Last modified: 2004-07-10 by rick wyatt
Keywords: united states | customs |
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by Michael P. Smuda, 22 September 1998
The flag of the United States Customs Service has a field of 16 VERTICAL red and white stripes. The white canton displays the U. S. coat of arms in blue. The original design was adopted in 1799 and the canton was modified in the 20th century (previously the "arms" consisted of the eagle with outstretched wings and an arch of 13 stars across the top of the canton.) The U.S. Coast Guard places a badge in the fly of this flag.
Nick Artimovich, 23 January 1997
The Custom's service flag was designed by Secretary of the Treasury Oliver Wolcott who used 16 alternating red and white vertical stripes on the flag, with a bald eagle in the canton holding 3 arrows in his sinister claw and an olive branch in his dexter claw. On the left and right sides of the eagle are 4 stars each in an arc pattern, and above the eagle 5 stars. On the eagle is a crest representing the U.S. This flag flew as the emblem of the Custom's Service from 1782 to 1951, when replaced by the current flag pattern.
Phil Nelson, 1 October 1998
It is actually called the Revenue Ensign of the United States. It was originally authorized by Secretary of the Treasury Oliver Wolcott to be flown on Revenue Cutters of the Customs engaged in the prevention and detection of smuggling. The Revenue Cutter Service of the Customs is what later became the United States Coast Guard, hence the flag similarity.
Brian McCabe, 17 January 1999
The Customs flag is sometimes flown on a Coast Guard ship carrying customs officers but is more typically flown from Customs patrol/pilot boats used to transport Customs officers. It is also flown at every American customs house on land and at port of entries between the U.S. and Canada or Mexico. The Immigration and Naturalization Service (I&NS) pennant is used much the same as the Customs flag but is less frequently seen in practice. The Coast Guard, Customs, and I&NS flags never replace the U.S. flag and are always flown in a subordinate position on a pole. In many cases the pole arrangement at a customs house is a crosstreed affair with the U.S. flag flying in the higher center position with the customs and I&NS flags on either side. Federal installations seldom, if ever, fly a local or state flag in addition to the U.S. flag. For a time locally the main port of entry between San Diego, California and Tiajuana, BC, Mexico sported the federal buildings with their three or four flags. Located on the same property was a state office building housing agricultural and highway safety inspectors. Only the state's building had a California flag. It flew below the U.S. flag on a pole erected in front of its building. The City's police station a couple of kilos up the road flew only the U.S. and California flags although the City has a perfectly acceptable flag that has been in limited use for over 50 years.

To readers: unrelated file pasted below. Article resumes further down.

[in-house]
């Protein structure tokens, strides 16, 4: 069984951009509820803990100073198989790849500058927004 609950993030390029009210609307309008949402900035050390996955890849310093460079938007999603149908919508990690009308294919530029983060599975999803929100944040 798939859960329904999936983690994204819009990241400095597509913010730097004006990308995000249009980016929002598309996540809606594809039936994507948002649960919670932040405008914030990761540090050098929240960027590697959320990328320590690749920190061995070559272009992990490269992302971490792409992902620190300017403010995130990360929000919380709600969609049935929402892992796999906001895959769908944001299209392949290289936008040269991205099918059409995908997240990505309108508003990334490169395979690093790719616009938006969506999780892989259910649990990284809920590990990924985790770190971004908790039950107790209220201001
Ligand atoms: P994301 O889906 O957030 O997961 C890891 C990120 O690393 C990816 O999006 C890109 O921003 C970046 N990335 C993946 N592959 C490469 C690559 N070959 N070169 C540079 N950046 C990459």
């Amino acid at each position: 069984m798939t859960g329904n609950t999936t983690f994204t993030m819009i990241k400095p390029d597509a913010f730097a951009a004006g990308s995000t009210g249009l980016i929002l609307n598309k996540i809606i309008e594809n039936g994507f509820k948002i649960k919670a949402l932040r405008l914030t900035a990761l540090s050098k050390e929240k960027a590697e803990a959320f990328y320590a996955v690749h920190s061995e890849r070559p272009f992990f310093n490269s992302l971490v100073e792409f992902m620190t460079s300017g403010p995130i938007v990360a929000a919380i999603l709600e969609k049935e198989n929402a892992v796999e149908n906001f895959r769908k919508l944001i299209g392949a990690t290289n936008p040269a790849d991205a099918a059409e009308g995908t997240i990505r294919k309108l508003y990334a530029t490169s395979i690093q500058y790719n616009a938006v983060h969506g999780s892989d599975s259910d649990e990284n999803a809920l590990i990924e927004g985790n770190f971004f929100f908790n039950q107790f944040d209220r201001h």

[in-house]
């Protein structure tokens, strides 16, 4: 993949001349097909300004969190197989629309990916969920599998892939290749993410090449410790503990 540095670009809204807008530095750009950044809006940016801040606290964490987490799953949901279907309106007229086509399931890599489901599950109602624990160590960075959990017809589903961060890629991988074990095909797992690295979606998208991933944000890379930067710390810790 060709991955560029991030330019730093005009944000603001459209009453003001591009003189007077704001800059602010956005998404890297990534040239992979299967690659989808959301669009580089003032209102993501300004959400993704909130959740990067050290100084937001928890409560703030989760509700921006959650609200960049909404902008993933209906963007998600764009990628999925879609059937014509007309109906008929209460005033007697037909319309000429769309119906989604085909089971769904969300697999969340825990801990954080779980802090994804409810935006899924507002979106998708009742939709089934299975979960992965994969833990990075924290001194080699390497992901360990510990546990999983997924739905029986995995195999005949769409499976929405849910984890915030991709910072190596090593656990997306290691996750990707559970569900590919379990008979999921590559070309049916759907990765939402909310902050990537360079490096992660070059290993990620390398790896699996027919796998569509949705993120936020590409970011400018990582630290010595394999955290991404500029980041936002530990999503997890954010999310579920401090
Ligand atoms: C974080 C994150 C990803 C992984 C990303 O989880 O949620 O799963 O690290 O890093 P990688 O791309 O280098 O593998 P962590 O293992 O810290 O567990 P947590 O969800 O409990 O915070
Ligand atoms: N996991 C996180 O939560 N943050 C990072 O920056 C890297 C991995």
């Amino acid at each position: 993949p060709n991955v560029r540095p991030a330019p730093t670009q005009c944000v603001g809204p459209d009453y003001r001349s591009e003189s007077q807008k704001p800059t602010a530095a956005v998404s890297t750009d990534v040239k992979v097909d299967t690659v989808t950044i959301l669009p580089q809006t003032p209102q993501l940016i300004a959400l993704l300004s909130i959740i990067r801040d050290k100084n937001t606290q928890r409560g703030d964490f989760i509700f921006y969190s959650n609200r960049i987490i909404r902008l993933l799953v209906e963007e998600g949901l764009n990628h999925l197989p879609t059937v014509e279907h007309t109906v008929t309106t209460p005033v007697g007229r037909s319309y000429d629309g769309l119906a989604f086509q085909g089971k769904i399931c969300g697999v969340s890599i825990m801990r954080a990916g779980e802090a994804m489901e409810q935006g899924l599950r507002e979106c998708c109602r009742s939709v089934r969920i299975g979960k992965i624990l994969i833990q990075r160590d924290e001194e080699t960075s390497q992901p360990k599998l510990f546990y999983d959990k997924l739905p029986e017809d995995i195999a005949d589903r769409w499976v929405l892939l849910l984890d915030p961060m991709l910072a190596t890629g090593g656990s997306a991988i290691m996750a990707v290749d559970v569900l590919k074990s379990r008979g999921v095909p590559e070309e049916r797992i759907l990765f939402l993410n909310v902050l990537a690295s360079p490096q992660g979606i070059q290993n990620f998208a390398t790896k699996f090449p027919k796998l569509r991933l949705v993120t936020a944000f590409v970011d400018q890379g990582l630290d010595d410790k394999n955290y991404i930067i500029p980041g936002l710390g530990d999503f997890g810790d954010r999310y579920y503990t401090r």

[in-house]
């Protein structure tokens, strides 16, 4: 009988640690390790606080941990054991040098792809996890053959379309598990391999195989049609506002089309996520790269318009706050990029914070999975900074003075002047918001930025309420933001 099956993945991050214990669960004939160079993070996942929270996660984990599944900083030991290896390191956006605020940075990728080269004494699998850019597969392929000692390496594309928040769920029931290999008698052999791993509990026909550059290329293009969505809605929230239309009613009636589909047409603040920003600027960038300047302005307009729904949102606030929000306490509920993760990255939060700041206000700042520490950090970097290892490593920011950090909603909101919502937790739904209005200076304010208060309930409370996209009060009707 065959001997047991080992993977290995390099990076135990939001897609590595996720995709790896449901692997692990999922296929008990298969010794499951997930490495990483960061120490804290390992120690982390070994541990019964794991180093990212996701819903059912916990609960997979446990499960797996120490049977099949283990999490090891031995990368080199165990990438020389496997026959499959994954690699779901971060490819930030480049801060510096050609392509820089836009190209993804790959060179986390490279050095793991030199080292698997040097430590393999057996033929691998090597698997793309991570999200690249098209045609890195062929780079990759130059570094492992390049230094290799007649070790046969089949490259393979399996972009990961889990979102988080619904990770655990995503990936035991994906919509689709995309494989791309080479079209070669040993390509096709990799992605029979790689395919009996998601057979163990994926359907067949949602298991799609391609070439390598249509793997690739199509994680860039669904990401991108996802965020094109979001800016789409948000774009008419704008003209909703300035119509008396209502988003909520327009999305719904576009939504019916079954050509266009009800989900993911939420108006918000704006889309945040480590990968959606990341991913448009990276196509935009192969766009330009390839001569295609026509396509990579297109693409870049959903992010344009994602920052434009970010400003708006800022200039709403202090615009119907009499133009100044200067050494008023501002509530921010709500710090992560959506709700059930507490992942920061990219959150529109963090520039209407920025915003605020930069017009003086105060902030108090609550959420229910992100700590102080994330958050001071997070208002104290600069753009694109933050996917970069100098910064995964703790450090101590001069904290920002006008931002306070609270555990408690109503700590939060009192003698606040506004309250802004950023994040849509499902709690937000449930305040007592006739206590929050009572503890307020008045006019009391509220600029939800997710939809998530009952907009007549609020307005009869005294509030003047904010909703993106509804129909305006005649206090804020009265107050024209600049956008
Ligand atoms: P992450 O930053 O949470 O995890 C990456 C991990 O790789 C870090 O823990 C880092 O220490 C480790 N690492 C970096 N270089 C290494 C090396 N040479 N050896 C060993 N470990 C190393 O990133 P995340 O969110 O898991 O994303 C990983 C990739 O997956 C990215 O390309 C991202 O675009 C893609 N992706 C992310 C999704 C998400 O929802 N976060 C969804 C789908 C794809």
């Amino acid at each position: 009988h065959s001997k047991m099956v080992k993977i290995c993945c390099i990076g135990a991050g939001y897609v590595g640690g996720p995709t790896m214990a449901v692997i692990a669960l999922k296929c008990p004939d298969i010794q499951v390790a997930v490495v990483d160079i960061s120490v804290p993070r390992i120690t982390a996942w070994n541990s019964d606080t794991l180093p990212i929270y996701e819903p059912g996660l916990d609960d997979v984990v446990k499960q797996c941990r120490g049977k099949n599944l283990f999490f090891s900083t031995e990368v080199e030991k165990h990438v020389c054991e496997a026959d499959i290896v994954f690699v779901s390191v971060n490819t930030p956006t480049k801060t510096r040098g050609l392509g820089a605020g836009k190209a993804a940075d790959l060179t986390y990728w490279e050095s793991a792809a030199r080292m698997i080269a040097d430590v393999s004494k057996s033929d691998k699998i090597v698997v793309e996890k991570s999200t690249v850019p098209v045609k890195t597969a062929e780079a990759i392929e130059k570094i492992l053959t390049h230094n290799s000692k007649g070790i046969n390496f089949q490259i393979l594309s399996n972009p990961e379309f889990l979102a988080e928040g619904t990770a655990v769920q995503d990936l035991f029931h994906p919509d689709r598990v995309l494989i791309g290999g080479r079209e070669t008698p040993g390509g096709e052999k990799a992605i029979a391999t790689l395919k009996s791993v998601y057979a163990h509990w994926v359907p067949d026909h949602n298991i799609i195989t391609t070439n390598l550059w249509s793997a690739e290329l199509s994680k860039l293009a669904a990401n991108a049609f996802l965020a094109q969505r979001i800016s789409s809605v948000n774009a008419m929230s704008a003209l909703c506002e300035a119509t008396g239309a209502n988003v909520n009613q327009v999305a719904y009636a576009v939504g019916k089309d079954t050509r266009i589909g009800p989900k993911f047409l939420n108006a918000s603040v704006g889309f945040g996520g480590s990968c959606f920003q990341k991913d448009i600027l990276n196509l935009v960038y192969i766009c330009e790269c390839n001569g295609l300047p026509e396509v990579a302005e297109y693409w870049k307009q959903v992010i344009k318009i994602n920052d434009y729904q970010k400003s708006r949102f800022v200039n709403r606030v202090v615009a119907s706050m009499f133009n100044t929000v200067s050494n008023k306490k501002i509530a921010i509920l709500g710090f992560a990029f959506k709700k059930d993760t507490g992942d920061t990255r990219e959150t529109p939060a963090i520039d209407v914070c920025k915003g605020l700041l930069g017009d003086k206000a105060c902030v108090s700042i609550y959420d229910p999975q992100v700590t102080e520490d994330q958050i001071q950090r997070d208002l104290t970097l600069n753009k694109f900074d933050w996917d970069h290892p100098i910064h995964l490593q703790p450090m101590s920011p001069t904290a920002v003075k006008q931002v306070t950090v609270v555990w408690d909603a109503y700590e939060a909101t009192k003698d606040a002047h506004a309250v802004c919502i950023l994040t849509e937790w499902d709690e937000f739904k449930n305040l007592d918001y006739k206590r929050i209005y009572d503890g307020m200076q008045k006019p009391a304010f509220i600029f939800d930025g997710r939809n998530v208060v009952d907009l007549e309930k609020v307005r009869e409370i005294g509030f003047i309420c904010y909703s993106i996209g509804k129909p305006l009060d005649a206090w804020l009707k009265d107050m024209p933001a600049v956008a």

Phil Abbey, 23 September 1998